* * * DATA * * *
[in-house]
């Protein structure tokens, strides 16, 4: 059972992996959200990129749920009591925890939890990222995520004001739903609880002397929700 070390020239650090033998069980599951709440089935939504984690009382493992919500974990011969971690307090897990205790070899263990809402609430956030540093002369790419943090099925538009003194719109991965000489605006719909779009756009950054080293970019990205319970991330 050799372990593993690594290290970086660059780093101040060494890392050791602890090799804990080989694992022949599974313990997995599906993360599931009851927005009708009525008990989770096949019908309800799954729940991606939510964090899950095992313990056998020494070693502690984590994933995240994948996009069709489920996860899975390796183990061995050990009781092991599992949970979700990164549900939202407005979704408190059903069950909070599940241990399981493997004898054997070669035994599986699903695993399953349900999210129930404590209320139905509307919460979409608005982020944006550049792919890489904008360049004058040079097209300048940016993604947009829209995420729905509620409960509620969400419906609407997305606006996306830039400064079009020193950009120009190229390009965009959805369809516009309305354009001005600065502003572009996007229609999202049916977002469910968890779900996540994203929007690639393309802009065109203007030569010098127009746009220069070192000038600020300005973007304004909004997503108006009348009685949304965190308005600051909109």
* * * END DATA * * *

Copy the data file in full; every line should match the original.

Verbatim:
[in-house]
């Protein structure tokens, strides 16, 4: 059972992996959200990129749920009591925890939890990222995520004001739903609880002397929700 070390020239650090033998069980599951709440089935939504984690009382493992919500974990011969971690307090897990205790070899263990809402609430956030540093002369790419943090099925538009003194719109991965000489605006719909779009756009950054080293970019990205319970991330 050799372990593993690594290290970086660059780093101040060494890392050791602890090799804990080989694992022949599974313990997995599906993360599931009851927005009708009525008990989770096949019908309800799954729940991606939510964090899950095992313990056998020494070693502690984590994933995240994948996009069709489920996860899975390796183990061995050990009781092991599992949970979700990164549900939202407005979704408190059903069950909070599940241990399981493997004898054997070669035994599986699903695993399953349900999210129930404590209320139905509307919460979409608005982020944006550049792919890489904008360049004058040079097209300048940016993604947009829209995420729905509620409960509620969400419906609407997305606006996306830039400064079009020193950009120009190229390009965009959805369809516009309305354009001005600065502003572009996007229609999202049916977002469910968890779900996540994203929007690639393309802009065109203007030569010098127009746009220069070192000038600020300005973007304004909004997503108006009348009685949304965190308005600051909109």